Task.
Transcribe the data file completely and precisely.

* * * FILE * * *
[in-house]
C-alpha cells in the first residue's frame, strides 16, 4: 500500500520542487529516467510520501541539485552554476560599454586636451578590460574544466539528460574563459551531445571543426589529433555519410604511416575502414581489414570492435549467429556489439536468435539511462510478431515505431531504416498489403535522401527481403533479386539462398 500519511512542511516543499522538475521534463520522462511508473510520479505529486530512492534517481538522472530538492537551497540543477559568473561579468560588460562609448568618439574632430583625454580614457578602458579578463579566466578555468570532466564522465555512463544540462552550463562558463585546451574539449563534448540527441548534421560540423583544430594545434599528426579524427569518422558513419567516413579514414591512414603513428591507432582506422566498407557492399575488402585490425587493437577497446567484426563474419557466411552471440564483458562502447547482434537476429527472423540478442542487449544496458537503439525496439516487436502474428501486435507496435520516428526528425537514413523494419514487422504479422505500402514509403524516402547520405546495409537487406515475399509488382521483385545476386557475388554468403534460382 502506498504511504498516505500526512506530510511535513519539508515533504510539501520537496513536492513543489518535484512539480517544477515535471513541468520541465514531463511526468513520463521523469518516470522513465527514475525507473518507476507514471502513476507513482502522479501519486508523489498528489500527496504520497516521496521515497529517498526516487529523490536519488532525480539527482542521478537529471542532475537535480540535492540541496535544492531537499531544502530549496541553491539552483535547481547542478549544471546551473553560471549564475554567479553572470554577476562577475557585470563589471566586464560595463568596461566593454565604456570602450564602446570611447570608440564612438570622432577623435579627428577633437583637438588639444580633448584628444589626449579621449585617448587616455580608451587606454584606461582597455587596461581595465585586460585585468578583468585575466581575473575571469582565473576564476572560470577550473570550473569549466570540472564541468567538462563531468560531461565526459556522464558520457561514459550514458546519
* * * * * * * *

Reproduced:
[in-house]
C-alpha cells in the first residue's frame, strides 16, 4: 500500500520542487529516467510520501541539485552554476560599454586636451578590460574544466539528460574563459551531445571543426589529433555519410604511416575502414581489414570492435549467429556489439536468435539511462510478431515505431531504416498489403535522401527481403533479386539462398 500519511512542511516543499522538475521534463520522462511508473510520479505529486530512492534517481538522472530538492537551497540543477559568473561579468560588460562609448568618439574632430583625454580614457578602458579578463579566466578555468570532466564522465555512463544540462552550463562558463585546451574539449563534448540527441548534421560540423583544430594545434599528426579524427569518422558513419567516413579514414591512414603513428591507432582506422566498407557492399575488402585490425587493437577497446567484426563474419557466411552471440564483458562502447547482434537476429527472423540478442542487449544496458537503439525496439516487436502474428501486435507496435520516428526528425537514413523494419514487422504479422505500402514509403524516402547520405546495409537487406515475399509488382521483385545476386557475388554468403534460382 502506498504511504498516505500526512506530510511535513519539508515533504510539501520537496513536492513543489518535484512539480517544477515535471513541468520541465514531463511526468513520463521523469518516470522513465527514475525507473518507476507514471502513476507513482502522479501519486508523489498528489500527496504520497516521496521515497529517498526516487529523490536519488532525480539527482542521478537529471542532475537535480540535492540541496535544492531537499531544502530549496541553491539552483535547481547542478549544471546551473553560471549564475554567479553572470554577476562577475557585470563589471566586464560595463568596461566593454565604456570602450564602446570611447570608440564612438570622432577623435579627428577633437583637438588639444580633448584628444589626449579621449585617448587616455580608451587606454584606461582597455587596461581595465585586460585585468578583468585575466581575473575571469582565473576564476572560470577550473570550473569549466570540472564541468567538462563531468560531461565526459556522464558520457561514459550514458546519